1. why can’t we raise money another way? (and I know the answer. Supply and demand, and we’re all a bunch of candy addicts. It’s easiest. I would say it’s low-hanging fruit, but that would further highlight the absurdity of the metaphor.)

2. Why is it that, while there is such a premium on assembly time or anything they call “extra” at school (in our district, art music and physical education are called “specials” if that is any indication of the low value that Snyder county culture puts on such things), in favor of teaching to the standardized testing (hardly unique for us)….. why is it, that they always find time for a real motivating, exciting, whiz-bang presentation from the fine folks at Wolfgang Candy to motivate these little moneymakers?

Why is this the most excited my kid is coming home from school? And I am talking about a high achieving, well behaved, teacher’s pet kind of kid. He gets excited about EVERYTHING. But something was drilled into him today that this candy sale is of utmost importance.

I know why. Because instead of a slice more in property taxes, schools have to pay for things with drug sales. And the private sector knows how to sell drugs. The paid, commission based folks that drive these sales are good at their jobs. And for it, the school sees what percentage of the sales? Not nearly enough.

I wish I could attend one of these some time. Something tells me it would be slightly less offensive than the opening scene of Role Models with the guys sponsored by an energy drink.

So yeah, I guess that if you question this kind of thing, you must

1. be a communist who hates the free market

2. not believe in private enterprise

3. love high taxes

4. believe in a nanny state that tells us what we can and cannot eat

Straw man? Don’t be so sure. I hear this line of reasoning every time a junk food issue affecting our children is discussed.

Here’s why I explode: I don’t care about your politics. Can we ever put party driven dogma aside for a minute and ask this question:

What part of your life is not best governed by market economics?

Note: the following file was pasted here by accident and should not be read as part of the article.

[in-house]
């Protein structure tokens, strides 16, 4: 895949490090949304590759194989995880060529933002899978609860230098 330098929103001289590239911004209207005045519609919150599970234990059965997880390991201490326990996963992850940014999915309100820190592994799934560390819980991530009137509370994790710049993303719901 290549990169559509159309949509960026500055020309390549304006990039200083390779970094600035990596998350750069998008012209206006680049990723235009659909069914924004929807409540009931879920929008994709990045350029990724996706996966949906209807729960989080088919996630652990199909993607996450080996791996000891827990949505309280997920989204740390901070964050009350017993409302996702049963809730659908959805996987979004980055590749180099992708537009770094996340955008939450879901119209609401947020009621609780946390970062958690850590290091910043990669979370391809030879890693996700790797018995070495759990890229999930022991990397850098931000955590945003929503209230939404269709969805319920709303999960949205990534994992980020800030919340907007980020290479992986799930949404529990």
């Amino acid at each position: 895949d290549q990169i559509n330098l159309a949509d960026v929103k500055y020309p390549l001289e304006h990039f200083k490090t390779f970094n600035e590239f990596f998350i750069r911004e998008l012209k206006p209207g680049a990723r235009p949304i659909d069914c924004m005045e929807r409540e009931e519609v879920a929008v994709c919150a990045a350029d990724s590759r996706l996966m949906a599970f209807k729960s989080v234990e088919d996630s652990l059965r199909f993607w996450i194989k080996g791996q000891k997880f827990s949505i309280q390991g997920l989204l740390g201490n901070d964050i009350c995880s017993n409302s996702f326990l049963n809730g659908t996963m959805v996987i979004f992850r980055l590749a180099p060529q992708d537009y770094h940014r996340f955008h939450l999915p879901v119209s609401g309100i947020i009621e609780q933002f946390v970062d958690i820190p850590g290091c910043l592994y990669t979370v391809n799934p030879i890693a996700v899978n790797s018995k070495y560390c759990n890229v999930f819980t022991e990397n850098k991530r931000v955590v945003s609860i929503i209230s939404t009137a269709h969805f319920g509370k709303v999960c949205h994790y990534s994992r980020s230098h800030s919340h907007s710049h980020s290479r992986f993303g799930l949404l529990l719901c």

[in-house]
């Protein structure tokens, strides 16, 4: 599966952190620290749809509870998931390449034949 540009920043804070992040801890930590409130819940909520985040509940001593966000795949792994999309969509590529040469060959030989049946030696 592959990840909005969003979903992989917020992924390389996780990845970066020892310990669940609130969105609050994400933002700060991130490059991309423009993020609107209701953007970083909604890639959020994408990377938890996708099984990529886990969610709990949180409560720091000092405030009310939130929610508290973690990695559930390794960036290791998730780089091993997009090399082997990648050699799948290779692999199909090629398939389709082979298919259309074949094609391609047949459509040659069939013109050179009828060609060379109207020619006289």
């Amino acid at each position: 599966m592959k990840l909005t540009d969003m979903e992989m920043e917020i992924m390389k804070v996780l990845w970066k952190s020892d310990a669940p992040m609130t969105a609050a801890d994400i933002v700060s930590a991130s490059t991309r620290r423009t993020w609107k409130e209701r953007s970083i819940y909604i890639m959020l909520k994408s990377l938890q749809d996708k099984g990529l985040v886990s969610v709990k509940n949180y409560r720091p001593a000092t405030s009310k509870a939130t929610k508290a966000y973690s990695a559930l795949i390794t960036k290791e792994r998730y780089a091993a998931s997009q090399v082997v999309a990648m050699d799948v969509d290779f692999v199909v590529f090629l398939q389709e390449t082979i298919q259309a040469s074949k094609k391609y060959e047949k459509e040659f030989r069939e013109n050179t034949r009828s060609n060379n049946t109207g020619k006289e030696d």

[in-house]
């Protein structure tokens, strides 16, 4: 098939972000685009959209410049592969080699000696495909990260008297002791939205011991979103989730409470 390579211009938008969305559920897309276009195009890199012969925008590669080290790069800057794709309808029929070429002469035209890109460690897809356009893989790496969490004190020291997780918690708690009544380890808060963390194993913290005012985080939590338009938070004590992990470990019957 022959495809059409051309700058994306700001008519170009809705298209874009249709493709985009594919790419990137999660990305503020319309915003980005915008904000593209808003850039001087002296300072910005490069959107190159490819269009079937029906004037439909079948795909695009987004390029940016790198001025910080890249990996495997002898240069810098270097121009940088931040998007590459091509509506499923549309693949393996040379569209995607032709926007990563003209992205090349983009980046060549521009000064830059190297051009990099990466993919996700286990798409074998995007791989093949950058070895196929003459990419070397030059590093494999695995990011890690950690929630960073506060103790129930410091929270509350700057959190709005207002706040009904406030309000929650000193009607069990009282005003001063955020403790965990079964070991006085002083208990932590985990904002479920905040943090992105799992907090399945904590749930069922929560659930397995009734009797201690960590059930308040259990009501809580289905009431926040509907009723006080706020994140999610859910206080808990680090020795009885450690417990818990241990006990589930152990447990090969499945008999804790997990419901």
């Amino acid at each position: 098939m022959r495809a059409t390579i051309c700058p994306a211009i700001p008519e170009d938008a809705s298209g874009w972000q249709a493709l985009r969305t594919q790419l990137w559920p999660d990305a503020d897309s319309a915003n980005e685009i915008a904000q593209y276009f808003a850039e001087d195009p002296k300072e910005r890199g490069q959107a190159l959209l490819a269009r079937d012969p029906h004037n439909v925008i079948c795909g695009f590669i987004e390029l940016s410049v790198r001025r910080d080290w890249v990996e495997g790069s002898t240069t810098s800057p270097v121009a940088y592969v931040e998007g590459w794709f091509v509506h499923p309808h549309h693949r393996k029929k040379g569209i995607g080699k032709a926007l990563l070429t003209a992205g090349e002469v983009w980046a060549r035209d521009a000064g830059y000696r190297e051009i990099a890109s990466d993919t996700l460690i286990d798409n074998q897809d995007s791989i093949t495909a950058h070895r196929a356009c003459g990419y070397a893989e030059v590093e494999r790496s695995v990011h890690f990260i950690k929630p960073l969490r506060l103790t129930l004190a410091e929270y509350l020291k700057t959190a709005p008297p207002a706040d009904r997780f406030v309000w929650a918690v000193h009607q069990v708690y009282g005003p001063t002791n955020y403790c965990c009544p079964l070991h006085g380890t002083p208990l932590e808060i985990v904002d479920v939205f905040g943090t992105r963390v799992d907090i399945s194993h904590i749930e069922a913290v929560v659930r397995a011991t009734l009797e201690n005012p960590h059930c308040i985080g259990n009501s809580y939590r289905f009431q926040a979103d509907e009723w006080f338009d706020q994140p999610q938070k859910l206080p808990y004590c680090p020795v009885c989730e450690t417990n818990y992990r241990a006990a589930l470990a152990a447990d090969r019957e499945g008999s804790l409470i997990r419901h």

See folks, I believe in the free market. I just don’t think it exists. It’s rigged, subsidized, and stacked against actual entrepeneurs. if you have any doubt of that, Netflix has Farmageddon streaming.

But even if it were truly a free market, is there no part of the human existence that operates outside of it? This is a topic for faith based communities as well. I don’t have a grand answer. I only have an angry rant right now. But it begins with this question:

why is our children’s health and education funding, so reliant on a subsidized processed food industry that NO nutrition expert, from vegan to paleo or anything else, believes to be a good idea?

If you want to buy some of Jack’s candy, I won’t freak out and stop it. But I’m not pushing it either. I know fundraising can be done in other ways. We raised over $6000 for a preschool with a 5k, in a town that never had a 5k before. EVER. Six grand in the first year.

It can be done. It takes work, it takes commitment, and it takes thinking outside the easy drug dealing box. And yes, I am willing to go to a PTO meeting and offer to lead another option. I have little hope to be heard. I don’t blame our PTO or district in particular, this is America today.

It doesn’t have to be this way. Naming what’s wrong in our society does not mean one does not love it. I want a better America for my kids. I love it. I just think it has some serious freaking issues.


2 thoughts on “Occupy the School Fund Raisers

  1. Totally agree with you. That GMO crap is scary. My daughters are also both heavily involved in Brownies and Daisy Scouts, and I try to involuntarily block out and ignore the ingredient list, but my wife won’t let me….